If you want the exact opposite effect, homeschool your kids. This makes you far more involved in their education and lives plus they do far better than public school kids. One of the big benefits of homeschooling is that we don't have to have any arguments about what we're going to teach, no creationism vs evolution. We teach real science. We do real research. Homeschooling has been great, for us.

    YMMV so do what you please.

  • Did they take into account that they were engaged in an *observational* study?

    The treatments students received weren't likely independent of how well the students were doing in the first place - i.e. when your kid does poorly, this prompts you to help him, so that this would increase positive correlation for receiving help from your parent and doing poorly.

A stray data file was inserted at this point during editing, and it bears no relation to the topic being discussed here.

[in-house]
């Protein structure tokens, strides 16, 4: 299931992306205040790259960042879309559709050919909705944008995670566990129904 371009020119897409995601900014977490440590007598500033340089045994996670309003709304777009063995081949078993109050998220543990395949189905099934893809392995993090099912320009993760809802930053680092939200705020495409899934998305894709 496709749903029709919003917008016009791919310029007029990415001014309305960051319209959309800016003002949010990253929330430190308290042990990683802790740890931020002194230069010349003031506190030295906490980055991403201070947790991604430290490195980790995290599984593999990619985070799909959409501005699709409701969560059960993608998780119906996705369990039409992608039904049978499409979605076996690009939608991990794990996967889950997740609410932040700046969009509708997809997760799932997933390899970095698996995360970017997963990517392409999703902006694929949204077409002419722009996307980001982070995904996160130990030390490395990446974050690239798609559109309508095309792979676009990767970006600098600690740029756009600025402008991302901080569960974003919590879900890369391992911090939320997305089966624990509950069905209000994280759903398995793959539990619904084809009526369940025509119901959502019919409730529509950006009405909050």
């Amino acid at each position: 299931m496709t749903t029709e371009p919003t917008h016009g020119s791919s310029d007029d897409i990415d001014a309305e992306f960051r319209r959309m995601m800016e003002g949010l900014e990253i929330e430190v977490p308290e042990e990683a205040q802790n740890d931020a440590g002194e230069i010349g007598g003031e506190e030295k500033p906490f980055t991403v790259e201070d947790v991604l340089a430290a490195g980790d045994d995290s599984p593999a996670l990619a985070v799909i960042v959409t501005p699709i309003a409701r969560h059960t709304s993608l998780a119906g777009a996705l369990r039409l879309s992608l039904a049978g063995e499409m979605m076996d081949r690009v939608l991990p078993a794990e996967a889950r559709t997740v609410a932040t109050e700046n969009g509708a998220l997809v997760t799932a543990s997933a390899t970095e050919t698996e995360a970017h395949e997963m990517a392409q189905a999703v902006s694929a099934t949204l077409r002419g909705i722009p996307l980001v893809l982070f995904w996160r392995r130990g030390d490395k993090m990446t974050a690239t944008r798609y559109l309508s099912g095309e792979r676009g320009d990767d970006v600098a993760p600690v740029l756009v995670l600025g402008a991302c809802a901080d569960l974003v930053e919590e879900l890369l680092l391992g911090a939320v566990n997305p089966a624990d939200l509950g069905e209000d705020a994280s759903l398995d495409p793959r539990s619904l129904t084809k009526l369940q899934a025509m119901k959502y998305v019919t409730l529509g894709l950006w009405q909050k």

• ..It's possible to teach your kids how to check your answers once they're made, like plugging the answers back into the equations, graphing results, etc. You can minimize errors this way and teach intuition.. You can teach a rigorous methodology that may otherwise not be stressed in school for checking your results, significant figures, etc. There is also always more than one way to solve a math or physics problem..

    It's also highly useful to reach context, and relevance. Concrete real-world examples m